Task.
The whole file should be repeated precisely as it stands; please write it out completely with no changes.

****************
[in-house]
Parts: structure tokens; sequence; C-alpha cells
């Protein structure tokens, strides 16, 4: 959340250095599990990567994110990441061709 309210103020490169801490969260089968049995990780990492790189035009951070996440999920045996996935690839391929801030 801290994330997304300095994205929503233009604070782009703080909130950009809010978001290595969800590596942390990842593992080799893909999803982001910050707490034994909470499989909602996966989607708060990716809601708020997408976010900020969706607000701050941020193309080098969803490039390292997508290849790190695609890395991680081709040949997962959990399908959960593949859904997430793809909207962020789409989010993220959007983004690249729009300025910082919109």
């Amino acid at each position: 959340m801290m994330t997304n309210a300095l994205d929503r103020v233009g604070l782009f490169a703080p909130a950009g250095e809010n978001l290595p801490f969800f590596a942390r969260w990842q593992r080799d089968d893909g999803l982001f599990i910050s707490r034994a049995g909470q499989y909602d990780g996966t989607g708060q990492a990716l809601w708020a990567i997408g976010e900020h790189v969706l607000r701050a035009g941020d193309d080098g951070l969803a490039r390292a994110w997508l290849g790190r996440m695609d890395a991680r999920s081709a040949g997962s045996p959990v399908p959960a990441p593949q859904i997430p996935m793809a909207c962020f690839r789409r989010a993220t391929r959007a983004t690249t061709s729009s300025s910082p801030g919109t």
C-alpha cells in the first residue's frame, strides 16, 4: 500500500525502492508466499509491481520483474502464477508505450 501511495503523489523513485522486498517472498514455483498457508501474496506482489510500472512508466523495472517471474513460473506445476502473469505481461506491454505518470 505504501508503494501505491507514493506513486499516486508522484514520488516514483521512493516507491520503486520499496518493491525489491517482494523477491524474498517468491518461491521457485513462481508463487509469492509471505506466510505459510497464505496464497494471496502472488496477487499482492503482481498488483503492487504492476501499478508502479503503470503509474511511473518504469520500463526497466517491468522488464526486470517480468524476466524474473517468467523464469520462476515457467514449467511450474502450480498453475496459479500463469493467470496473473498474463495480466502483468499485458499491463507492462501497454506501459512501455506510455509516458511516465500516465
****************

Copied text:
[in-house]
Parts: structure tokens; sequence; C-alpha cells
């Protein structure tokens, strides 16, 4: 959340250095599990990567994110990441061709 309210103020490169801490969260089968049995990780990492790189035009951070996440999920045996996935690839391929801030 801290994330997304300095994205929503233009604070782009703080909130950009809010978001290595969800590596942390990842593992080799893909999803982001910050707490034994909470499989909602996966989607708060990716809601708020997408976010900020969706607000701050941020193309080098969803490039390292997508290849790190695609890395991680081709040949997962959990399908959960593949859904997430793809909207962020789409989010993220959007983004690249729009300025910082919109």
């Amino acid at each position: 959340m801290m994330t997304n309210a300095l994205d929503r103020v233009g604070l782009f490169a703080p909130a950009g250095e809010n978001l290595p801490f969800f590596a942390r969260w990842q593992r080799d089968d893909g999803l982001f599990i910050s707490r034994a049995g909470q499989y909602d990780g996966t989607g708060q990492a990716l809601w708020a990567i997408g976010e900020h790189v969706l607000r701050a035009g941020d193309d080098g951070l969803a490039r390292a994110w997508l290849g790190r996440m695609d890395a991680r999920s081709a040949g997962s045996p959990v399908p959960a990441p593949q859904i997430p996935m793809a909207c962020f690839r789409r989010a993220t391929r959007a983004t690249t061709s729009s300025s910082p801030g919109t």
C-alpha cells in the first residue's frame, strides 16, 4: 500500500525502492508466499509491481520483474502464477508505450 501511495503523489523513485522486498517472498514455483498457508501474496506482489510500472512508466523495472517471474513460473506445476502473469505481461506491454505518470 505504501508503494501505491507514493506513486499516486508522484514520488516514483521512493516507491520503486520499496518493491525489491517482494523477491524474498517468491518461491521457485513462481508463487509469492509471505506466510505459510497464505496464497494471496502472488496477487499482492503482481498488483503492487504492476501499478508502479503503470503509474511511473518504469520500463526497466517491468522488464526486470517480468524476466524474473517468467523464469520462476515457467514449467511450474502450480498453475496459479500463469493467470496473473498474463495480466502483468499485458499491463507492462501497454506501459512501455506510455509516458511516465500516465